September 22, 2011

A Pensive Autumn Mood

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After last week's frost, the autumn weather has been hanging around. Yesterday morning I stood under dark gray skies in a field of tawny golden dried grass (weeds gone to seed and then turned crisp and dry by the frost) and harvested the last of purple cabbages. Their color was so vibrant against the clouds which seem to intensify all of the hues of the day. While I cut each head of tightly connected leaves, I dreamed of our future farm, winters that will someday be warmed by a wood stove, and thought about the fullness of our cupboards even now.

As the season changes, I really can't help but join in the pensive mood that this time of year seems to bring. Working on a farm reinforces the sense of the cycle that happens each year. Planting seeds and seeing them through to harvest, filling and emptying jars, drawing inward, shutting windows, sleeping under heavier blankets as the cooler weather arrives and eventually throwing them off and opening things up to greet spring. I am reminded of past fall seasons and moments that happened under other dark autumn skies.

I also think about the season to come. Though it isn't necessary for me to stock up on food and warmth, I have been thinking about what else I should gather while this part of the world is still growing. Last week I said I was nearly done with canning, but 10 pounds of peaches that someone never picked up from the farm ended up in my kitchen last night. I had seen this recipe for peach butter here and here and I knew that was where they would go. I did not mind the warmth of the simmering peach butter or the pot of boiling water steaming up the kitchen windows.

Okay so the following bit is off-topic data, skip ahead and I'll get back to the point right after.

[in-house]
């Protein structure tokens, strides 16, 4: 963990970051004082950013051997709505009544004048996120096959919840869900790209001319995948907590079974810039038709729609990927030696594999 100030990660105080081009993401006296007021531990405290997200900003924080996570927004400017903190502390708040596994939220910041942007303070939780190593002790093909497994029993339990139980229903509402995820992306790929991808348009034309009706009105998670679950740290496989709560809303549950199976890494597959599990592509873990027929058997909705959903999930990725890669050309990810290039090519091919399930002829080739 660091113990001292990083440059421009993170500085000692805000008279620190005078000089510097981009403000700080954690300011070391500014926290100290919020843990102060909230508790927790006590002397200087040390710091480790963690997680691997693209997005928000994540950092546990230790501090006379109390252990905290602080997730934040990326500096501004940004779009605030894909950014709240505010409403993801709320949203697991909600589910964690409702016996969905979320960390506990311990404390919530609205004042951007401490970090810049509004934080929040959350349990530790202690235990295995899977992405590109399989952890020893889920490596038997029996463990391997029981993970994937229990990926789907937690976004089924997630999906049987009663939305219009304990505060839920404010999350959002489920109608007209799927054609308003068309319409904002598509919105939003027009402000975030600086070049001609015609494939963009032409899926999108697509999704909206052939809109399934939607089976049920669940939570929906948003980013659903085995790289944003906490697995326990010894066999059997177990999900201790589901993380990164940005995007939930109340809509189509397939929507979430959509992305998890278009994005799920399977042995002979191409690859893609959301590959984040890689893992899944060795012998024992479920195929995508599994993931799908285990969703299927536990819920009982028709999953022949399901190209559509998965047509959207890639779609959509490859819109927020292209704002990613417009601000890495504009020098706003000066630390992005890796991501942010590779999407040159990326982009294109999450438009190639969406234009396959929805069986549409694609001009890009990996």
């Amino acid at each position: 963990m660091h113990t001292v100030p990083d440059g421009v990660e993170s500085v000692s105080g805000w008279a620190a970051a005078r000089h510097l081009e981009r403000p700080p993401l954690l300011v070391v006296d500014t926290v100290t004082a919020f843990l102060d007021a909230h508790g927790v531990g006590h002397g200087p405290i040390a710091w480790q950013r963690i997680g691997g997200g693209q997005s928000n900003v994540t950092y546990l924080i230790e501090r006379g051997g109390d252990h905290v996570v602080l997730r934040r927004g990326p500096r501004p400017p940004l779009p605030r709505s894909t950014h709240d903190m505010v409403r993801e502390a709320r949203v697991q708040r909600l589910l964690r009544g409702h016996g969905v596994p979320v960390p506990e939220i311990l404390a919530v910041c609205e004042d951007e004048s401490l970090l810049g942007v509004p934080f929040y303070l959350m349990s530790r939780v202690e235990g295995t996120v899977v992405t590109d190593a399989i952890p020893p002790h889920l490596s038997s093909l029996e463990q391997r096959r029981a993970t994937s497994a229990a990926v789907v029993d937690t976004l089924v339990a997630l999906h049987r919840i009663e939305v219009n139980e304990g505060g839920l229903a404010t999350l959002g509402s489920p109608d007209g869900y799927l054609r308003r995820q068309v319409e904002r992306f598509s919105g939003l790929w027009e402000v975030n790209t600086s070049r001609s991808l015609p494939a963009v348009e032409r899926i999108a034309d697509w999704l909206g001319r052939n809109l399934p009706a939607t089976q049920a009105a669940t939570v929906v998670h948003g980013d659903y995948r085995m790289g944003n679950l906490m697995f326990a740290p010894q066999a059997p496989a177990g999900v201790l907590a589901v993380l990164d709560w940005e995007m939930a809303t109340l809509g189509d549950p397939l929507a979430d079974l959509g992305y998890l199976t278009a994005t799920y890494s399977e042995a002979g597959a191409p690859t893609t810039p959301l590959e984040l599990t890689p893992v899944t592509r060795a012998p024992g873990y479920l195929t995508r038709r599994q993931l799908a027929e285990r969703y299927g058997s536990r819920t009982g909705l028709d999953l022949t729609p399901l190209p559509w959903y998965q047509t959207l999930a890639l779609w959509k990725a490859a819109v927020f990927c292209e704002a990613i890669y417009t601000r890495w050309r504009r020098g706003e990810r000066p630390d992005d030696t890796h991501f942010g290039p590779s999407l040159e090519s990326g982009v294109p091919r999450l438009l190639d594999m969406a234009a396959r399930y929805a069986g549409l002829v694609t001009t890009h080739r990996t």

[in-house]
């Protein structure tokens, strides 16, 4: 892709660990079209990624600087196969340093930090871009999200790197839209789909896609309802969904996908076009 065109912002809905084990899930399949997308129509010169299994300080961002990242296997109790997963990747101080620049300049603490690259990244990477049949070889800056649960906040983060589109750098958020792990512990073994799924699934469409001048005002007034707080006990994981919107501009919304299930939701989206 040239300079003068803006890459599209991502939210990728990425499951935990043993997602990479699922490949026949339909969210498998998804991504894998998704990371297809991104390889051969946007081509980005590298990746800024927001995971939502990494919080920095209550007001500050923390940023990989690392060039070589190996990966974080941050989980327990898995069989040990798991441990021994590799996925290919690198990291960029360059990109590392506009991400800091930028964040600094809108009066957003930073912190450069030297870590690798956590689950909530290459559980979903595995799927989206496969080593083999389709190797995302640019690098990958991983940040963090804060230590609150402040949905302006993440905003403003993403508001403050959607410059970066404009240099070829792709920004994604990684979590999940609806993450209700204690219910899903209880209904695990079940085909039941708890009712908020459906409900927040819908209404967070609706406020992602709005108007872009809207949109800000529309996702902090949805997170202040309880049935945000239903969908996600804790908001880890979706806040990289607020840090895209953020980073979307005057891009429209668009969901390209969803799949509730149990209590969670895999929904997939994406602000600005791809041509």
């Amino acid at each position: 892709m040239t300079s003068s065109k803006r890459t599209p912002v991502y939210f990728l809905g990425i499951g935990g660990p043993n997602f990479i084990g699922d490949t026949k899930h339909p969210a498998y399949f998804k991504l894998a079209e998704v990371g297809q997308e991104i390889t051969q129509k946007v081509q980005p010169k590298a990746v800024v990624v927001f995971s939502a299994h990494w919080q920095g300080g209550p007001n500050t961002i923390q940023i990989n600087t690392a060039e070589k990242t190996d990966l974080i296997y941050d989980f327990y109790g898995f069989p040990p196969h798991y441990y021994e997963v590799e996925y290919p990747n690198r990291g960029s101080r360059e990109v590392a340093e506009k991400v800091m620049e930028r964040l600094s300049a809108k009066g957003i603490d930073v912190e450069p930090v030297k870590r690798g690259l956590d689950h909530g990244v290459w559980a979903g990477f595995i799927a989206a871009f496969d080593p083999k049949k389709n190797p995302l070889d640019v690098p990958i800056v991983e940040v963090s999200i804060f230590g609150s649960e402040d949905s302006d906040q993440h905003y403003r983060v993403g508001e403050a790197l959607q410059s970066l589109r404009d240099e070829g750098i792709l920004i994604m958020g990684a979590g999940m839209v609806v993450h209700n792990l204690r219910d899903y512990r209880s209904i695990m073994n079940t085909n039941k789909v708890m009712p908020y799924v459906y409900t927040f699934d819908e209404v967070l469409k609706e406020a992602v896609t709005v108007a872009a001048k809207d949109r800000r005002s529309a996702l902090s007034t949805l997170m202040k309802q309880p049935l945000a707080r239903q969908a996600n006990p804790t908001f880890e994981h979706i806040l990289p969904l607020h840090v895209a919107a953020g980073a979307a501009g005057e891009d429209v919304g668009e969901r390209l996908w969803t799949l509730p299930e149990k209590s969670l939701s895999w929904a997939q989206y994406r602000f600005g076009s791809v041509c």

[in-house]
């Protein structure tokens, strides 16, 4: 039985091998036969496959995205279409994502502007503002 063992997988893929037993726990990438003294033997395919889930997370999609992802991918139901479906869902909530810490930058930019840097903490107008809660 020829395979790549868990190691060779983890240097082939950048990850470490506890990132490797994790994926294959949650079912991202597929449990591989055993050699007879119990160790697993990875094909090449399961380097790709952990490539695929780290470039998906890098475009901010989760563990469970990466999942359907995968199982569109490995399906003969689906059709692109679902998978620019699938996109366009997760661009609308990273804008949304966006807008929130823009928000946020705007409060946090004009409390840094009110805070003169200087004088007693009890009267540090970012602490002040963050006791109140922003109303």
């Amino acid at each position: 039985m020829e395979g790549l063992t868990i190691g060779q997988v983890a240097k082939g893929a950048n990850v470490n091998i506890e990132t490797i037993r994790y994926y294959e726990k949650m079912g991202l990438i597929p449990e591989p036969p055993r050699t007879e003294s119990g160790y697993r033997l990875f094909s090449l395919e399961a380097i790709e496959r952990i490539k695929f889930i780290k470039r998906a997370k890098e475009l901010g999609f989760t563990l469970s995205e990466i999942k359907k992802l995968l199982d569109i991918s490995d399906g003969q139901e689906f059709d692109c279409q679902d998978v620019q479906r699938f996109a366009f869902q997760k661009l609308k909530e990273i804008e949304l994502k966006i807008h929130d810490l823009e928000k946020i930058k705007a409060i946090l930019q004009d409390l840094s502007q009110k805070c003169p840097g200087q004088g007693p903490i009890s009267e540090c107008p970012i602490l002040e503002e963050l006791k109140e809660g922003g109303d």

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All these preserves tucked away on the shelves are more than just pretty jars. It won't be long before I'll be opening them and using them as often as possible. The peach butter is a deep orange, the rusty color of a fall leaf, with a rich peachy flavor. Right away it begged to be spread on a buttery biscuit. So I whipped up a batch as quickly as possible and ate most of them right away, too. These are simple biscuits with a very buttery flavor. They are ideal for enjoying homemade jam or peach butter while gazing out the window in a pensive autumn mood.

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Simple Buttermilk Biscuits
Adapted from Mollie Katzen's Sunlight Cafe
I usually prefer to mix doughs by hand rather than have to wash the bowl of the food processor, but these are so easy to mix in the food processor that I didn't mind washing it while they baked. You can, of course, mix them by hand.

2 cups (6 ounces) whole wheat pastry flour
1/2 teaspoon salt
2 teaspoons baking powder
1/4 teaspoon baking soda
2 teaspoons sugar (optional)
6 tablespoons (3 ounces) cold unsalted butter
2/3 cup cold buttermilk

Preheat the oven to 400'. In the bowl of a food processor, place the flour, salt, baking powder, baking soda, and sugar. Process briefly to combine or, if mixing by hand, stir together in a mixing bowl. Cut the butter into smaller pieces and add to the dry ingredients in the food processor. Pulse several times until the butter is broken up and the butter and flour are combined to resemble a coarse meal. Or cut the butter into the dry ingredients by hand until it resembles a coarse meal. With the food processor running, pour in the buttermilk and process just until the dough comes together. Or, by hand stir in the buttermilk until the dough comes together. Place the dough on a lightly floured surface and gently press it into a circle about eight inches in diameter and about 3/4 inch thick. Cut the biscuits with a knife, a biscuit cutter, or a glass of the desired size. Place on a baking sheet and bake for 12 to 15 minutes until the tops are light golden brown. Let cool for a few minutes before eating.

Makes 8 to 10 medium sized biscuits.

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